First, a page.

This vacuum is excellent for cleaning cars. It does an excellent job of clearing debris from low-pile carpets. Its cordless design makes it easy to clean cars away from a power outlet. You can also reconfigure it into a handheld vacuum and still use a fairly wide variety of attachments, including a crevice tool for narrow areas and a turbo brush for dislodging dirt from fabric-covered furniture. However, its build quality and battery life are just okay, and it lacks onboard storage for all its tools.
The Dyson V8 is poor for workshop cleaning, but this isn't its intended purpose. While it does a fantastic job of handling household debris on bare floors, it can't be used to deal with liquid spills and is likely to be damaged when sucking up heavier debris like metal shavings.
In the North American market, two different variants of the Dyson V8 are available: the Animal and the Absolute. We tested the 'Animal' variant, and you can see its label here. The only difference between the two is that the Absolute comes with a soft roller vacuum head for improved debris pickup on bare, easily scratched floors. Otherwise, the two vacuums are mechanically identical.
|Model Name||Tools Included||Wand Color|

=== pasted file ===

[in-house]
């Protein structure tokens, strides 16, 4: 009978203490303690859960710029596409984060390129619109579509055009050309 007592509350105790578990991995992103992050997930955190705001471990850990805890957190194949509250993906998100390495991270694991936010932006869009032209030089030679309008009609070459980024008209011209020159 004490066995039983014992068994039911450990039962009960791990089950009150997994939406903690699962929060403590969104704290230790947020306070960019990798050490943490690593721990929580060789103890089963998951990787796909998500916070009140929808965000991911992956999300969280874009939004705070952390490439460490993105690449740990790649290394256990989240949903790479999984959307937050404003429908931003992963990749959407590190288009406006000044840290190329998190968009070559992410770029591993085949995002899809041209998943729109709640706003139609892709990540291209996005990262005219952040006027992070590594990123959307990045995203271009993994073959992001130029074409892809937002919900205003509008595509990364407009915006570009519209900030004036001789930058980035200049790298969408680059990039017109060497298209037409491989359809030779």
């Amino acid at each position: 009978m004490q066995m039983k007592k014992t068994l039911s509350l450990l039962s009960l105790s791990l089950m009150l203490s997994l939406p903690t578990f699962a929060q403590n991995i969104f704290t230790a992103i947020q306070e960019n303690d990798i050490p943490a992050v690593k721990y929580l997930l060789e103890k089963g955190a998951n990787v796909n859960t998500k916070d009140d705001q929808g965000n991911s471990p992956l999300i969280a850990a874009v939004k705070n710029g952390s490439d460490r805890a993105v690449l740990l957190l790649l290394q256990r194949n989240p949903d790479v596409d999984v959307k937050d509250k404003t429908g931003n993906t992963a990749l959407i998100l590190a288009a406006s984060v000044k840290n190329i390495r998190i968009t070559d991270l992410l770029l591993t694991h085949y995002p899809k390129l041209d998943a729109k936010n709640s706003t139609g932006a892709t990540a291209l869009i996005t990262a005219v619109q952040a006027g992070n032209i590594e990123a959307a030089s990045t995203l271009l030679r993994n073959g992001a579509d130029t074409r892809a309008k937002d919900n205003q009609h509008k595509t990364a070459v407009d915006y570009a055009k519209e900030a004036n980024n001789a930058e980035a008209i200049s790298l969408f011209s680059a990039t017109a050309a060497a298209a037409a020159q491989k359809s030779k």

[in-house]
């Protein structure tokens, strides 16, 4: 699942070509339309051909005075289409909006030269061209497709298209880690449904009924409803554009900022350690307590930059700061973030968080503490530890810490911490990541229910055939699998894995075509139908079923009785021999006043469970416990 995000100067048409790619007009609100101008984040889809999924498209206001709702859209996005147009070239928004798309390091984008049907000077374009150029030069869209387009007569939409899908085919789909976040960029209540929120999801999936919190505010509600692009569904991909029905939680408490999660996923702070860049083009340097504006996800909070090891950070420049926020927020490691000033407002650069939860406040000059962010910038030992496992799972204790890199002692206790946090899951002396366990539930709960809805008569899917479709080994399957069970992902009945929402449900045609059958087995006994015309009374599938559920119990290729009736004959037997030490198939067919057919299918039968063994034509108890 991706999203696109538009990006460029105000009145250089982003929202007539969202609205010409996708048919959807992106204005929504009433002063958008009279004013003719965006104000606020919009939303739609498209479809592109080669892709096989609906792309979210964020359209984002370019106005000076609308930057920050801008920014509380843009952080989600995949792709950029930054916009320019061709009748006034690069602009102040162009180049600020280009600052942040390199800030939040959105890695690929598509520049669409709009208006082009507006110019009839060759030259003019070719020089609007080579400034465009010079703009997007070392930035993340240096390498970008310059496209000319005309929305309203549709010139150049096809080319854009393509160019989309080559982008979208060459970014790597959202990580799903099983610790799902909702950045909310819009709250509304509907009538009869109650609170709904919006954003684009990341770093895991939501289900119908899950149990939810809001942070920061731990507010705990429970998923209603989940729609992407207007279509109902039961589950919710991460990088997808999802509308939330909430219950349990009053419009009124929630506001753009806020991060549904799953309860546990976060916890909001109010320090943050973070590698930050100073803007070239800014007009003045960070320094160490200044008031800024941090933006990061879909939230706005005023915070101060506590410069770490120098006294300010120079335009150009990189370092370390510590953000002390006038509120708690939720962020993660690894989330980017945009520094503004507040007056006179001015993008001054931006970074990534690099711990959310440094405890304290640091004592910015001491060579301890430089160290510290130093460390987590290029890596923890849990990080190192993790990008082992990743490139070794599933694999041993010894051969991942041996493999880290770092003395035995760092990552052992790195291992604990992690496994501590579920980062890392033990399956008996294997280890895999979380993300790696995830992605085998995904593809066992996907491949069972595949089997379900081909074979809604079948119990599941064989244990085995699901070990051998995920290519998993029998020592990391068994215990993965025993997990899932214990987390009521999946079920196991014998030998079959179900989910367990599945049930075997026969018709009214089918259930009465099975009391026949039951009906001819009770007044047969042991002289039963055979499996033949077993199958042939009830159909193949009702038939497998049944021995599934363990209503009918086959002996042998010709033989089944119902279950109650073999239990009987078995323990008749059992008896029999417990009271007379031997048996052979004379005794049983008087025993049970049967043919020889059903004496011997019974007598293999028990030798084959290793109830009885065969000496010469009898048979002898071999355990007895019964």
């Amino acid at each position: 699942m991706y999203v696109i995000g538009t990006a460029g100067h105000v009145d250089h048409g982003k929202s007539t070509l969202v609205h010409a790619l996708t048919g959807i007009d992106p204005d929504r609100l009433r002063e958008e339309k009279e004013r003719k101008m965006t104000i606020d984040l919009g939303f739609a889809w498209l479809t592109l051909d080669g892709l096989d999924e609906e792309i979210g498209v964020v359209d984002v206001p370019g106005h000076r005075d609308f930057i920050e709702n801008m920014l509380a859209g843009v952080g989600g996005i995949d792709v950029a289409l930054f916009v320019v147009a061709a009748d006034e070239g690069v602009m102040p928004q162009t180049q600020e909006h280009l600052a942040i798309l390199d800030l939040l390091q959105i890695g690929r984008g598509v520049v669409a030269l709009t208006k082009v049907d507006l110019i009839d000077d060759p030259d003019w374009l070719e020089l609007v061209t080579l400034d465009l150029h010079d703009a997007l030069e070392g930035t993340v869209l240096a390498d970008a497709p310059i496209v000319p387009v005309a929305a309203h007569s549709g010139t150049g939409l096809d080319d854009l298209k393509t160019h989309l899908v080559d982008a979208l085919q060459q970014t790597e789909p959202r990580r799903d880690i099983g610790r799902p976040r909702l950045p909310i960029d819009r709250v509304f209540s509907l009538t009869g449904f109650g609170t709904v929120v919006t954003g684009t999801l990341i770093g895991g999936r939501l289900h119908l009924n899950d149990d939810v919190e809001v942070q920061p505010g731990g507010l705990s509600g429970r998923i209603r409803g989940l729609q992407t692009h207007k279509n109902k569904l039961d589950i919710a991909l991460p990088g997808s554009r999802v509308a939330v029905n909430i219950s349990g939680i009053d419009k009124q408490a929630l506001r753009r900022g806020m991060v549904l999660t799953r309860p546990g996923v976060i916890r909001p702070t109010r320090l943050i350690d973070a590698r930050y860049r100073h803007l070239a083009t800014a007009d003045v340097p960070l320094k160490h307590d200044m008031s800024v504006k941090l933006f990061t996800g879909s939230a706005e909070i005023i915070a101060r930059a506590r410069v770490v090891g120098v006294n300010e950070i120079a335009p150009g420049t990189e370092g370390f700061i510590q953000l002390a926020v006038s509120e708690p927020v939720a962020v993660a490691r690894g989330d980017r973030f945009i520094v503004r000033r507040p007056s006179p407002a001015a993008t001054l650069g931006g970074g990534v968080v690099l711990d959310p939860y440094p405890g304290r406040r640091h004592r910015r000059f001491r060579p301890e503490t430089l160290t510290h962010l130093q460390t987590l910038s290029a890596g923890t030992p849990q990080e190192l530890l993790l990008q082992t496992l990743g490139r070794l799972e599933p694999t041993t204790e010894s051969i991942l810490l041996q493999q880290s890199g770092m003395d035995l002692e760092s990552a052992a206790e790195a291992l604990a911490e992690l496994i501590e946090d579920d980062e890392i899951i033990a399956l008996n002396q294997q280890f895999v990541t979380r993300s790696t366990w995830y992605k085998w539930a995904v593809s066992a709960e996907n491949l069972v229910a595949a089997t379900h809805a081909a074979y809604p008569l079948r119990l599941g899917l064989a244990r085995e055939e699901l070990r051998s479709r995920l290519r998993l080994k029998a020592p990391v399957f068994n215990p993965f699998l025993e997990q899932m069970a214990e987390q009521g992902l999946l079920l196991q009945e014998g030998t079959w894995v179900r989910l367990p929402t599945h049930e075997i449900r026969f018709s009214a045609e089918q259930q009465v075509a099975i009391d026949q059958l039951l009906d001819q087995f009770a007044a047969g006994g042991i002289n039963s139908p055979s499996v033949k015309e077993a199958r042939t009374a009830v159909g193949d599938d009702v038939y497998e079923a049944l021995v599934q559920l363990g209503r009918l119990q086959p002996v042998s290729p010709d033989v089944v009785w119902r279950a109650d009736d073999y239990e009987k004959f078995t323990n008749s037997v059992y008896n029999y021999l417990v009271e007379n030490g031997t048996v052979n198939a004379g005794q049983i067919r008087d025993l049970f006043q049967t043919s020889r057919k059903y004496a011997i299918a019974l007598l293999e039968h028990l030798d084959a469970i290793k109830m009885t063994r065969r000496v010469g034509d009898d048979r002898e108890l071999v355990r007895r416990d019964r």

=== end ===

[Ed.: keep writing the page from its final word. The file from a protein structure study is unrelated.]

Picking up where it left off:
|Dyson V8 Animal||Direct drive cleaner head, mini motorized tool, mini soft dusting brush, combination tool, crevice tool||Purple, Titanium|
|Dyson V8 Absolute||Soft roller cleaner head, direct drive cleaner head, mini motorized tool, mini soft dusting brush, combination tool, crevice tool||Yellow|
Let us know if you come across a Dyson V8 that's different from ours, and we'll update our review.
The Dyson V8 is a stick/handheld vacuum. It falls behind newer Dyson stick vacuums like the Dyson V15 Detect in terms of feature set, battery life, and overall suction power. However, it delivers similarly strong debris-clearing performance on a variety of surfaces.
If you're looking for more options, check out our recommendations for the best cordless stick vacuums, the best lightweight vacuums, and the best car vacuums.
The Dyson V8 is better for most uses than the Dyson V7. The V8 performs far better on bare floors, where it clears large debris like cereal with much less difficulty. It also has a longer maximum runtime and has a battery life indicator to let you know how roughly how much charge is left. The Animal variant of the V8 also comes with a unique 180-degree brush, which is good for cleaning hard-to-reach places.